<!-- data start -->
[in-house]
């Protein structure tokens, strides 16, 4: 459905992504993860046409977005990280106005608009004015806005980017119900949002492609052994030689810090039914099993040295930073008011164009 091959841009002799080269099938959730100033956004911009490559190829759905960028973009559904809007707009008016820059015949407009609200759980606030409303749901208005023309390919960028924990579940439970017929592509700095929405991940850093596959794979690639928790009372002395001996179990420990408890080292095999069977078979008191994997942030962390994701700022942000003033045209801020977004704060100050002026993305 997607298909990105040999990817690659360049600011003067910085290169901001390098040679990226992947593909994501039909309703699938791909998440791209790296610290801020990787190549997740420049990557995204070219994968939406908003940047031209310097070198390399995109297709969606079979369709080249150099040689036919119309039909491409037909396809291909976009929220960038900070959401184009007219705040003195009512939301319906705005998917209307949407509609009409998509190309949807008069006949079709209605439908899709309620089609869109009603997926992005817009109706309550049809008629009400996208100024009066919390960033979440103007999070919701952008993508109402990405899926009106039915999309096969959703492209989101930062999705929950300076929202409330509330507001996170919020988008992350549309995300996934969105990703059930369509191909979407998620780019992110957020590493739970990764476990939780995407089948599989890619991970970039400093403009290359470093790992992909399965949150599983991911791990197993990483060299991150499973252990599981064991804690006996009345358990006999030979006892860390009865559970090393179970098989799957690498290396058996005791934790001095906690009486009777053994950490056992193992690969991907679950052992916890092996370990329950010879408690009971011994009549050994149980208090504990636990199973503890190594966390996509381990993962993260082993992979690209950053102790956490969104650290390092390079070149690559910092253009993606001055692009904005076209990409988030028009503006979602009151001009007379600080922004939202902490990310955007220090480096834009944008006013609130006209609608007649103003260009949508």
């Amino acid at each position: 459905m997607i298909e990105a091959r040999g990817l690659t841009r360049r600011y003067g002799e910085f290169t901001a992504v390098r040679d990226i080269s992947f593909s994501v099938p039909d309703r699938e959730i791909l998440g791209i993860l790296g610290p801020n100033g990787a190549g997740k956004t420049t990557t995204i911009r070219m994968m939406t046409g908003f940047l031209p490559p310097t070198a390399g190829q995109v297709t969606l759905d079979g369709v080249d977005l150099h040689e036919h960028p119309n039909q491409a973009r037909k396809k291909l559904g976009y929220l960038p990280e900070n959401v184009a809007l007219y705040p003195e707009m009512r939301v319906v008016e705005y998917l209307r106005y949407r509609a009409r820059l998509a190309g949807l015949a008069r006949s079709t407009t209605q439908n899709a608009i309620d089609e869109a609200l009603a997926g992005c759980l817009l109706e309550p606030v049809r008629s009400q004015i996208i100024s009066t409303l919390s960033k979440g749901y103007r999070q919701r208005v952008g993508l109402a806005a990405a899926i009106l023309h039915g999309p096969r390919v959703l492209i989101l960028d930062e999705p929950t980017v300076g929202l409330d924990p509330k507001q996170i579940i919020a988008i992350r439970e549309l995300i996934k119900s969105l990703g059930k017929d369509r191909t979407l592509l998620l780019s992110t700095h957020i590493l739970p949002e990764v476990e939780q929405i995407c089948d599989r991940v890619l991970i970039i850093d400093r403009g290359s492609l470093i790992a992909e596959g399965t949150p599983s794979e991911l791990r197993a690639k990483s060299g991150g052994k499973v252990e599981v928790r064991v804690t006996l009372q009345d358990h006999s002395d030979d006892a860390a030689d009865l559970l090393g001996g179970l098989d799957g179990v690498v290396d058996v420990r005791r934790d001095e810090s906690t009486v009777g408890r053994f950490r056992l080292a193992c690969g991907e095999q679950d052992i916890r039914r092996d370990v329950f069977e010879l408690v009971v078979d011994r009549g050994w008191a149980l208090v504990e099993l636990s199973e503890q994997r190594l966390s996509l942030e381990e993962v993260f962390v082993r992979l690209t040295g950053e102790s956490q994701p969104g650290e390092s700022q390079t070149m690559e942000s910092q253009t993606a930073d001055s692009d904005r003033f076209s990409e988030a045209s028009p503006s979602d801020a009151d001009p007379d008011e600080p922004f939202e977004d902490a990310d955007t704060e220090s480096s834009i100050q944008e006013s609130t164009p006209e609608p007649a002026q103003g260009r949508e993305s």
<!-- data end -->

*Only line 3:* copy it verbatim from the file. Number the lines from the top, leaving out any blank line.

């Amino acid at each position: 459905m997607i298909e990105a091959r040999g990817l690659t841009r360049r600011y003067g002799e910085f290169t901001a992504v390098r040679d990226i080269s992947f593909s994501v099938p039909d309703r699938e959730i791909l998440g791209i993860l790296g610290p801020n100033g990787a190549g997740k956004t420049t990557t995204i911009r070219m994968m939406t046409g908003f940047l031209p490559p310097t070198a390399g190829q995109v297709t969606l759905d079979g369709v080249d977005l150099h040689e036919h960028p119309n039909q491409a973009r037909k396809k291909l559904g976009y929220l960038p990280e900070n959401v184009a809007l007219y705040p003195e707009m009512r939301v319906v008016e705005y998917l209307r106005y949407r509609a009409r820059l998509a190309g949807l015949a008069r006949s079709t407009t209605q439908n899709a608009i309620d089609e869109a609200l009603a997926g992005c759980l817009l109706e309550p606030v049809r008629s009400q004015i996208i100024s009066t409303l919390s960033k979440g749901y103007r999070q919701r208005v952008g993508l109402a806005a990405a899926i009106l023309h039915g999309p096969r390919v959703l492209i989101l960028d930062e999705p929950t980017v300076g929202l409330d924990p509330k507001q996170i579940i919020a988008i992350r439970e549309l995300i996934k119900s969105l990703g059930k017929d369509r191909t979407l592509l998620l780019s992110t700095h957020i590493l739970p949002e990764v476990e939780q929405i995407c089948d599989r991940v890619l991970i970039i850093d400093r403009g290359s492609l470093i790992a992909e596959g399965t949150p599983s794979e991911l791990r197993a690639k990483s060299g991150g052994k499973v252990e599981v928790r064991v804690t006996l009372q009345d358990h006999s002395d030979d006892a860390a030689d009865l559970l090393g001996g179970l098989d799957g179990v690498v290396d058996v420990r005791r934790d001095e810090s906690t009486v009777g408890r053994f950490r056992l080292a193992c690969g991907e095999q679950d052992i916890r039914r092996d370990v329950f069977e010879l408690v009971v078979d011994r009549g050994w008191a149980l208090v504990e099993l636990s199973e503890q994997r190594l966390s996509l942030e381990e993962v993260f962390v082993r992979l690209t040295g950053e102790s956490q994701p969104g650290e390092s700022q390079t070149m690559e942000s910092q253009t993606a930073d001055s692009d904005r003033f076209s990409e988030a045209s028009p503006s979602d801020a009151d001009p007379d008011e600080p922004f939202e977004d902490a990310d955007t704060e220090s480096s834009i100050q944008e006013s609130t164009p006209e609608p007649a002026q103003g260009r949508e993305s």